Cook County, Ill., to Monitor Juvie Probationers 24/7 - FindLaw Blotter

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Cook County, Ill., to Monitor Juvie Probationers 24/7

Cook County probation officials are making a technological upgrade for juvenile probationers, implementing 24-hour monitoring for those on house arrest.

Up until now, young offenders placed on electronic home confinement faced only part-time monitoring, enforced manually by juvenile probation officers doing in-home checks. The round-the-clock monitoring of these offenders will now be handled by a private company based in Irvine, California, reports Chicago's WMAQ-TV.

Why the sudden change in monitoring juvenile offenders?

Assault Spurs Changes

Unfortunately, the new monitoring policy was brought on by an assault which occurred while a Cook County juvenile offender was supposed to be on house arrest. Aaron Parks, 17, allegedly assaulted a pregnant college student September 10 while he was wearing a home monitoring bracelet, reports WMAQ.

The prior system required probation officers to manually check the bracelets for non-compliance, but this new system will "send an email alert for each instance of non-compliance to the electronic monitoring probation officer, all three supervisors, and the Deputy Chief Probation Officer." Since placing juveniles on house arrest (especially when they are young) is an ideal form of punishment, this new 24-hour alert system can make sure offenders are really at home.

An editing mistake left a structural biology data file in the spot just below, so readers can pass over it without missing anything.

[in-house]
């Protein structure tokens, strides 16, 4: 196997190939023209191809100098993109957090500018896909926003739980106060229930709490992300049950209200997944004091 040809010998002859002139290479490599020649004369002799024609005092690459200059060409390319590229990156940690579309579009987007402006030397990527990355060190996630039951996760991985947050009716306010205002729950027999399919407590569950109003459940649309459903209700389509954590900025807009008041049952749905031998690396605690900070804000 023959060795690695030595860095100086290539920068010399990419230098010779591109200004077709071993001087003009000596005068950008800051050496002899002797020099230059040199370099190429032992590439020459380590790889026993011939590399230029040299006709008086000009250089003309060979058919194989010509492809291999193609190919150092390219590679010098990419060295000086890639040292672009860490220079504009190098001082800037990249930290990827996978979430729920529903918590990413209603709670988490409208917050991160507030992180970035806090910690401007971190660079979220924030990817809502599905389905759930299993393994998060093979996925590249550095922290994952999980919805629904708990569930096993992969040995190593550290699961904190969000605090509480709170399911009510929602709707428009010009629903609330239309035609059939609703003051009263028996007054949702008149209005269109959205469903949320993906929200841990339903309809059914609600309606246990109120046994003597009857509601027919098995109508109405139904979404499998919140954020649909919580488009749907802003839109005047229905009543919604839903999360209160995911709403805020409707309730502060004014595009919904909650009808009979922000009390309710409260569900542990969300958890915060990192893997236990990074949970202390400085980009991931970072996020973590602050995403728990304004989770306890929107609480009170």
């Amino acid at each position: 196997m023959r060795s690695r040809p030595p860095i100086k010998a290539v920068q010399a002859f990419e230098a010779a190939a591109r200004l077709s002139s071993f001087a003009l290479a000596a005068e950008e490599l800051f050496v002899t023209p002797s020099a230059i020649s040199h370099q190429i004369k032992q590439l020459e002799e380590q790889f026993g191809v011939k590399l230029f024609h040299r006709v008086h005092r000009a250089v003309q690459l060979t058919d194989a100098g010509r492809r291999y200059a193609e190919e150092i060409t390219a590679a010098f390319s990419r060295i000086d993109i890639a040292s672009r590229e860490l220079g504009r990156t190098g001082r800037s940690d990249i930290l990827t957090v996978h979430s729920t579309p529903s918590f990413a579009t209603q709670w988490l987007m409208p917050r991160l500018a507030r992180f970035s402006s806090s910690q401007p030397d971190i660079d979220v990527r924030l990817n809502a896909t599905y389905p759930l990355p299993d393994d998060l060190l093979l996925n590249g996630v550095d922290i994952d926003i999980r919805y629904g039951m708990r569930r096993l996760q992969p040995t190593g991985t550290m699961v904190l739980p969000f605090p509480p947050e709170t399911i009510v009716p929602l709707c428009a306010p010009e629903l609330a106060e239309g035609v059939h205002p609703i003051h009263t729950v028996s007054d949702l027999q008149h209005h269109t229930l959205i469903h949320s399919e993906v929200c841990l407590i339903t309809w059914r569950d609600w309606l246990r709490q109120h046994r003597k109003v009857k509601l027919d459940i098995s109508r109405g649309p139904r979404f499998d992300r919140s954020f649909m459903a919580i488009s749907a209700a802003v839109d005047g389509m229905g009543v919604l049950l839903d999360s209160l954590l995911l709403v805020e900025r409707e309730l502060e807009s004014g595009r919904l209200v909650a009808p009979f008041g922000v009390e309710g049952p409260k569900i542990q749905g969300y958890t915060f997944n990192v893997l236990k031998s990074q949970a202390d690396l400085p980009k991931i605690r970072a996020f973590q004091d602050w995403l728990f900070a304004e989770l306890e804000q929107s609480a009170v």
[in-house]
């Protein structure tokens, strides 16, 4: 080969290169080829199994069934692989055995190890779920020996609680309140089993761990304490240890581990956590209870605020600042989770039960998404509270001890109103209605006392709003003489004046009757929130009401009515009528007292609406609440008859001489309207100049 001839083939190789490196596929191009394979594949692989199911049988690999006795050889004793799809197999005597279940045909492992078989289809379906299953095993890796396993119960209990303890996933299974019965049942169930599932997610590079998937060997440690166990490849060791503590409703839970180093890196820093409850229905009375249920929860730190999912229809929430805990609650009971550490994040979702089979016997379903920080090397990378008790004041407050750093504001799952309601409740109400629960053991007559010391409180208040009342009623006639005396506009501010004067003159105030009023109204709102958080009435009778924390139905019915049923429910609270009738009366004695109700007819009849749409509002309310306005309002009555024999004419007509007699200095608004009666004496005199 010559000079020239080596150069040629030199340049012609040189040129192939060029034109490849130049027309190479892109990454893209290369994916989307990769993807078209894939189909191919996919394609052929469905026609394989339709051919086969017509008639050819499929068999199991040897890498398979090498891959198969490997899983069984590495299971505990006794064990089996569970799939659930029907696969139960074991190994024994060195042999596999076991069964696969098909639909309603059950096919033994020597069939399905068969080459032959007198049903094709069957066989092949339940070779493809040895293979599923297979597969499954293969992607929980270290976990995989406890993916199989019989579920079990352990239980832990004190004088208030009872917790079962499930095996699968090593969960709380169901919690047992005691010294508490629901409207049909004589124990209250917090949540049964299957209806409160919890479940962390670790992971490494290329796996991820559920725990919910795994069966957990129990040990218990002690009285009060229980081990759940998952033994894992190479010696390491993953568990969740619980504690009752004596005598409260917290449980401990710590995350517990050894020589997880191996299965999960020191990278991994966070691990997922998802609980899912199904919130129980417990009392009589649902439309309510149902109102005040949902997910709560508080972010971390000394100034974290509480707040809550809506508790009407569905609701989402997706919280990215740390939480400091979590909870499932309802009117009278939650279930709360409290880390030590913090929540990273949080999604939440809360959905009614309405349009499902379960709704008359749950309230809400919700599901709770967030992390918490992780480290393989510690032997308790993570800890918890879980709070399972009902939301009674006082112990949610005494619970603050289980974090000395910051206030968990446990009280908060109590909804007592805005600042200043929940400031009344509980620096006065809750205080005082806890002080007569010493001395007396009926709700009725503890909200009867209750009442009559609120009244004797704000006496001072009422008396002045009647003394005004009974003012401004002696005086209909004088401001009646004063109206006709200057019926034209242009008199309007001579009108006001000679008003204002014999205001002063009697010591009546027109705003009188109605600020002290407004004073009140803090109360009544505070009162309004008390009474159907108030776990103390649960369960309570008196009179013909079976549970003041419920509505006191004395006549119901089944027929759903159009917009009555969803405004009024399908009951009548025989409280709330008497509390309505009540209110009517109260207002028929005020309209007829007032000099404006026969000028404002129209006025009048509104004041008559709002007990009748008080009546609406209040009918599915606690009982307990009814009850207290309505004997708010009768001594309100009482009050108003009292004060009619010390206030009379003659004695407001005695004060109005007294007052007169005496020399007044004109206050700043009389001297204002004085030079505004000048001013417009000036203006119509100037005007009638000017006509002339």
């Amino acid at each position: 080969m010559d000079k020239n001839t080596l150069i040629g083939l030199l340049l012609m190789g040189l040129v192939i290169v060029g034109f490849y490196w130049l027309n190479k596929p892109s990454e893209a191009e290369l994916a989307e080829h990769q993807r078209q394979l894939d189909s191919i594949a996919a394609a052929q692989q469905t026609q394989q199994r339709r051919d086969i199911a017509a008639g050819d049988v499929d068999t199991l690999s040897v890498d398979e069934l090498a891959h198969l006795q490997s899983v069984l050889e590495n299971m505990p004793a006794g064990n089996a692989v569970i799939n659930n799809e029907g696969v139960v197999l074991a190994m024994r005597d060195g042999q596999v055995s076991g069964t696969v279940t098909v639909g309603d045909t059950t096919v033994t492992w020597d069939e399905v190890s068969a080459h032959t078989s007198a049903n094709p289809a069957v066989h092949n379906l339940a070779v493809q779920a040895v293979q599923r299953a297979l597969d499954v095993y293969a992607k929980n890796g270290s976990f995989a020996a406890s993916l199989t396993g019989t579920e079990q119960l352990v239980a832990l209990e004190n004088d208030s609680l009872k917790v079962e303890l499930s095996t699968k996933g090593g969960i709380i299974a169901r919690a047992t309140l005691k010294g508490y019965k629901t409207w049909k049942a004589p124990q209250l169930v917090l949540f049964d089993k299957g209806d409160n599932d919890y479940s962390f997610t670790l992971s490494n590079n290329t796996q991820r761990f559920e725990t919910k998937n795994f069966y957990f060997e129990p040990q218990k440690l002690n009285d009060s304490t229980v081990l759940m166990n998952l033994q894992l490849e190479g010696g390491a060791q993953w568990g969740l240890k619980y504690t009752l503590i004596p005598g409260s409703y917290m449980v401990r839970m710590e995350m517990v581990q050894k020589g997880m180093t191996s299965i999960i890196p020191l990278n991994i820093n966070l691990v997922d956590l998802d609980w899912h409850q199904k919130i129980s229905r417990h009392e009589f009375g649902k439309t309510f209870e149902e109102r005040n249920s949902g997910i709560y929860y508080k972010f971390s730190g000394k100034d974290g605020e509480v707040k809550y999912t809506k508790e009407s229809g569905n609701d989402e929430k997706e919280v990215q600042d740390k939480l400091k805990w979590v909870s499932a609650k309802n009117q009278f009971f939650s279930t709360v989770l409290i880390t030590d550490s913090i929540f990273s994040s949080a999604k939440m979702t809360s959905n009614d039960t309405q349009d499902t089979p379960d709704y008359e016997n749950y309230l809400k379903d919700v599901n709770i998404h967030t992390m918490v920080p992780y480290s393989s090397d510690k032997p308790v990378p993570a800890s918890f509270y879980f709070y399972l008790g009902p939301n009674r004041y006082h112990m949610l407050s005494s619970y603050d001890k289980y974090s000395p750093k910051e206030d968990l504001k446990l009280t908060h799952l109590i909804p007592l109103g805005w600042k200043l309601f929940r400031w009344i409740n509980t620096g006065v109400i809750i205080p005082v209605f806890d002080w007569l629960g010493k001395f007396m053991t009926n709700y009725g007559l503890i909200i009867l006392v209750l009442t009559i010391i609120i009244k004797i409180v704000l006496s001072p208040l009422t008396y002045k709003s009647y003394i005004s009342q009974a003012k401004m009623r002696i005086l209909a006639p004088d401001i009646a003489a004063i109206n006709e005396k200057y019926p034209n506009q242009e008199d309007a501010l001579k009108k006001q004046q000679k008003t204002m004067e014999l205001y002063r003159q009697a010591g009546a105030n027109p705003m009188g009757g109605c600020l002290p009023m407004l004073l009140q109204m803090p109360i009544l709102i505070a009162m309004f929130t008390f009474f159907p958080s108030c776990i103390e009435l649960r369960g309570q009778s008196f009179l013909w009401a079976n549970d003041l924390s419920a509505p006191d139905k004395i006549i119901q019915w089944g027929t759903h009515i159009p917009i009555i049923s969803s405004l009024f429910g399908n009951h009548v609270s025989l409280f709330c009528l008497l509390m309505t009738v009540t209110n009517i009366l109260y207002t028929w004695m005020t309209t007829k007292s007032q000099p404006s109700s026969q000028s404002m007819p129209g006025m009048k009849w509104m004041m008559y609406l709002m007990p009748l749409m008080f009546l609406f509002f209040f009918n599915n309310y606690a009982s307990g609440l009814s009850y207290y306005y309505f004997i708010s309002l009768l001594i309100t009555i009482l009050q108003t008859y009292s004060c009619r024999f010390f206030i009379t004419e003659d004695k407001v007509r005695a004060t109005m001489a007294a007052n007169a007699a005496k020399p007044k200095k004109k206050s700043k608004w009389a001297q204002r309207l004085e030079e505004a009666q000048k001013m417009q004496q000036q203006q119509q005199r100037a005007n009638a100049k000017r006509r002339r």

But there's some tension between the probation officers and the County over the decision to farm the monitoring duties out to Sentinel Offender Services, a private vendor in California. Union leader Jason Smith remarked that this outsourcing is "going to have to be discussed with the union."

Home Monitoring Generally

For young, first-time, and non-violent offenders, home detention and monitoring may be an ideal alternative to jail. Sometimes house arrest is even offered to those who may be particularly vulnerable in the general prison population like criminal informants or those with chronic illnesses.

Even DUI convicts can receive home monitoring in lieu of jail or prison, and specialized monitoring bracelets keep continuous watch over the offenders' blood alcohol levels. This won't be the case for most juvenile house arrestees in Cook County, whose bracelets will largely monitor their locations.

Hopefully with this new system, no innocent victims will be hurt by a juvenile probationer "playing hooky" on house arrest.

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